For newly-promoted Serbia, meanwhile, this was a second heavy loss in 24 hours. The Balkan nation now has a day to regroup before continuing against Poland on Friday.
Mikhnov, back on familiar ice after helping GKS Tychy to win the 2019 Polish championship, admitted that the emotion around the opening game threatened to become something of a distraction.
"We have quite a young team so it was important that we scored an early goal and calmed everyone down," he said. "After that, we settled into the game, played some good hockey and I think we deserved the win that we got."
When he first joined the national team camp in Hungary at the end of March, Mikhnov said that it was hard to leave Ukraine in the current situation. That is getting easier, but it remains difficult to put the war out of mind even in the thick of an international tournament.
"When we first went to Hungary it was hard to practice because we were all thinking about our families and the people we had left behind in Ukraine," he said. "Right now, we are trying to focus on our game but of course we call our parents and wives every day."
And it didn’t take long for the Ukrainian players to give their supporters something to cheer. On a power play after 50 seconds, Ukraine was in front on 1:24. The experienced Roman Blagy sent the puck into the corner for Mikhnov to chase, and the veteran forward set up Peresunko at the back door for the opener.
"I have to say 'thank you' to our fans," said head coach Vadym Shakhraichuk "It was a great atmosphere and I tomorrow it will be even louder. We'll have a bigger crowd and it should be a hockey festival. Poland and Ukraine are neighbours and rivals, I think both teams will want to put on a show for their fans. It means a lot that some of our fans are able to be here with us."
Serbia, beaten 8-0 by Japan in its first game, was under pressure again. After seven minutes, it was down 10-0 on the shot count but the first penalty of the game offered temporary respite. The Serbs managed a first shot at Kubrytsky and, once back to full strength there was a big chance for Dusan Jankovic on the rush. However, smart defending from Ivan Lytvynov denied the 23-year-old Crvena Zvezda forward. Rather than lunging in and risking a foul, Lytvynov positioned himself to usher Jankovic away from goal and stifled the shooting chance.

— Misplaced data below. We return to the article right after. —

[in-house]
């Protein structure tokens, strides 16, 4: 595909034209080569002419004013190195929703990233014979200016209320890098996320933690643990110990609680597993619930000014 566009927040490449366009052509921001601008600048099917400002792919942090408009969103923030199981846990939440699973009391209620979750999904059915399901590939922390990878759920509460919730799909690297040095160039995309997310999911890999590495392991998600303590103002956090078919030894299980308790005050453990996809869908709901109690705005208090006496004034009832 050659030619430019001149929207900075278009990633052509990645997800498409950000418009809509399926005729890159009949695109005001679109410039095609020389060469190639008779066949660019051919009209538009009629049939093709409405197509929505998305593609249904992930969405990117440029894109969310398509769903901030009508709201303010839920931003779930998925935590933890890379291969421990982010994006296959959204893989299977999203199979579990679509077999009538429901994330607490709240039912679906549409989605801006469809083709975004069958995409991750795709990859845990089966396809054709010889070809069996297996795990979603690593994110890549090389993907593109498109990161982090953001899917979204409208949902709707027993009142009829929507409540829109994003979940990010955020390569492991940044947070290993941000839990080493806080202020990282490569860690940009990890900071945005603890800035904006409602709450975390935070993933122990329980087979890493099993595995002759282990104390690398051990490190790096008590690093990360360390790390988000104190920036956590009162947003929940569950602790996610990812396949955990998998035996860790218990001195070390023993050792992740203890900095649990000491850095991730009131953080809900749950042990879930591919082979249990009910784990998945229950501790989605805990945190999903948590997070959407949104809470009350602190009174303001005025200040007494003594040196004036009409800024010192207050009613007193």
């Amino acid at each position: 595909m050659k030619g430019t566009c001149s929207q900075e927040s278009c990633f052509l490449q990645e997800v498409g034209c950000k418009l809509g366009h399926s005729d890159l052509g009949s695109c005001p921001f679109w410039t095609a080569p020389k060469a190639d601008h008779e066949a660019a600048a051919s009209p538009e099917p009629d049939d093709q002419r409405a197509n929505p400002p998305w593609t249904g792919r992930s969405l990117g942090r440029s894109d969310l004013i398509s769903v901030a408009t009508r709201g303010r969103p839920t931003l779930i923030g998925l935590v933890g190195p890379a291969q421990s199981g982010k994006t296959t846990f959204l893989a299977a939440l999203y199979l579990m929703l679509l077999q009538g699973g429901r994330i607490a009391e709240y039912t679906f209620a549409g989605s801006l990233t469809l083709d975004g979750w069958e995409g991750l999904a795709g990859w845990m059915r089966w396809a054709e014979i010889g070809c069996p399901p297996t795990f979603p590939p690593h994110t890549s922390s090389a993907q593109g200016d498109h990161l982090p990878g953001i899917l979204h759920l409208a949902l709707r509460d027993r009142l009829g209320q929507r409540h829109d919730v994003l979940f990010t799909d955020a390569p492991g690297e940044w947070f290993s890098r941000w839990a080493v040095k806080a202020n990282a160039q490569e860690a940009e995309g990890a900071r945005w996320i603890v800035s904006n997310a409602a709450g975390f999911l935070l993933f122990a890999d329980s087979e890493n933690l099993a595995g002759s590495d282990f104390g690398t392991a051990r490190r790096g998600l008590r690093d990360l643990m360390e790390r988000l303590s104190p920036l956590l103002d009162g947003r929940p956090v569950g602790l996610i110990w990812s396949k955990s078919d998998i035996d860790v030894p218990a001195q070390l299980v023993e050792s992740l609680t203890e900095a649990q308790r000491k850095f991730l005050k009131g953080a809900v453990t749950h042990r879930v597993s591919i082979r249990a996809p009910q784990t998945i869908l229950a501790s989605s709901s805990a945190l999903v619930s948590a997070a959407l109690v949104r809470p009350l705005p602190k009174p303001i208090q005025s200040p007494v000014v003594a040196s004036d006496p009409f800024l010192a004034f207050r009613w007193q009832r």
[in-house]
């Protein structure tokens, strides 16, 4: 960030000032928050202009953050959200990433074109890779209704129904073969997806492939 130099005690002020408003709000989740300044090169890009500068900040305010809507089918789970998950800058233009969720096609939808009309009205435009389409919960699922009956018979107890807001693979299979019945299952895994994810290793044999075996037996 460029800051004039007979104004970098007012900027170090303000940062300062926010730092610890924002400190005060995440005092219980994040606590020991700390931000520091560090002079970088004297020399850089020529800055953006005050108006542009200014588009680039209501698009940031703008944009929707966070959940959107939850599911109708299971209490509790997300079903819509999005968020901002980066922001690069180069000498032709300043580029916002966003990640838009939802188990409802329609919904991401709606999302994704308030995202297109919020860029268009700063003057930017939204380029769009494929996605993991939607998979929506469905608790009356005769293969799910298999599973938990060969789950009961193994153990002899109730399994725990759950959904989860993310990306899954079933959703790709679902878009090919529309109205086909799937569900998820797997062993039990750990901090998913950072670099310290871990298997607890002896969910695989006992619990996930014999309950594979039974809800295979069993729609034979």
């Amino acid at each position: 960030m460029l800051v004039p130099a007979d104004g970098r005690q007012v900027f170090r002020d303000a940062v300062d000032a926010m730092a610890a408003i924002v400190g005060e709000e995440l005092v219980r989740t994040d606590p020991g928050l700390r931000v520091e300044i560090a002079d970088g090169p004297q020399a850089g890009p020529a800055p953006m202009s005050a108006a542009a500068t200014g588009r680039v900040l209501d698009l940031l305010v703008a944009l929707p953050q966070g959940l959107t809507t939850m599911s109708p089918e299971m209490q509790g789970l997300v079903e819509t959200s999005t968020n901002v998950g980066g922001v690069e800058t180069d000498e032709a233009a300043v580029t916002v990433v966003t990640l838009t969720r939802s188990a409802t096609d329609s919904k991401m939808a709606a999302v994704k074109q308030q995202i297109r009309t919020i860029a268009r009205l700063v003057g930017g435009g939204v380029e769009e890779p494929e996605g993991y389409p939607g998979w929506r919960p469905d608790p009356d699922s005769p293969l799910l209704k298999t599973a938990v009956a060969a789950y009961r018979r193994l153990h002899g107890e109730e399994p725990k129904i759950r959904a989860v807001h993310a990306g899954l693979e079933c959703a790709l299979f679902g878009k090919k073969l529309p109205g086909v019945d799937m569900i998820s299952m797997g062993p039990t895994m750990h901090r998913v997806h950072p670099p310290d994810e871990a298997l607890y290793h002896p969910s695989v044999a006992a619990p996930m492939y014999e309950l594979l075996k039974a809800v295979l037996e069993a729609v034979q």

However, just as Serbia looked capable of generating some offence, a Ukrainian breakaway brought Peresunko a second goal. Defence was swiftly turned to attack with some neat inter-passing that recalled the style of the Ukrainian teams of the early 21st century when the country was a regular in the Elite Pool. The top line combined well and Mikhnov was again the provider for Peresunko.
The second period began with an early goal for Ukraine, with Mikhnov again involved. This time, he set up Denys Matusevych for a point shot that Vadym Masur redirected home from the slot. Number four came from a similar play, this time on the PP. Mikhnov’s feed to the blue line went to Pylyp Pangelov-Yuldashev, and the shot was tipped home by the bustling Masur in front of the net.
The top line was running riot, but Ukraine demonstrated there is depth to its scoring. The fifth goal came from Dmytro Nimenko, whose attempt to pick out Felix Morozov at the back door took a kind deflection off a Serbian stick and slid past the wrong-footed Arsenije Rankovic.
Goal number six rather summed up Serbia’s tournament to date. Pushing for a power play goal, everyone surged forward only to be caught out by a turnover and a stretch pass from Olexi Vorona sent Felix Morozov clear of the defence. He converted his de facto penalty shot with great confidence to claim a short-handed tally. Then another turnover ended with Vitali Lyalka’s one-timer ripping past Rankovic to make it 7-0 with nine minutes still to play.
That was the end of the scoring, and the day finished with an emotional rendition of the Ukrainian anthem after a winning start to the tournament. But for head coach Shakhraichuk, this is only the start.
"We didn't come here just to win one game against Serbia," he said. "Today was our first game, and maybe we found it hard psychologically. In the first period we were nervous, we made some mistakes, but we put that right and scored some well-worked goals. Best of all, we got the shut-out."
And for Mikhnov, victory can offer some comfort and happiness to his compatriots back home. "Our army is at war right now, our women and children are under the bombs," he said. "I hope that every game we can win here brings a little bit of happiness and pride to our people, gives them a bit of hope."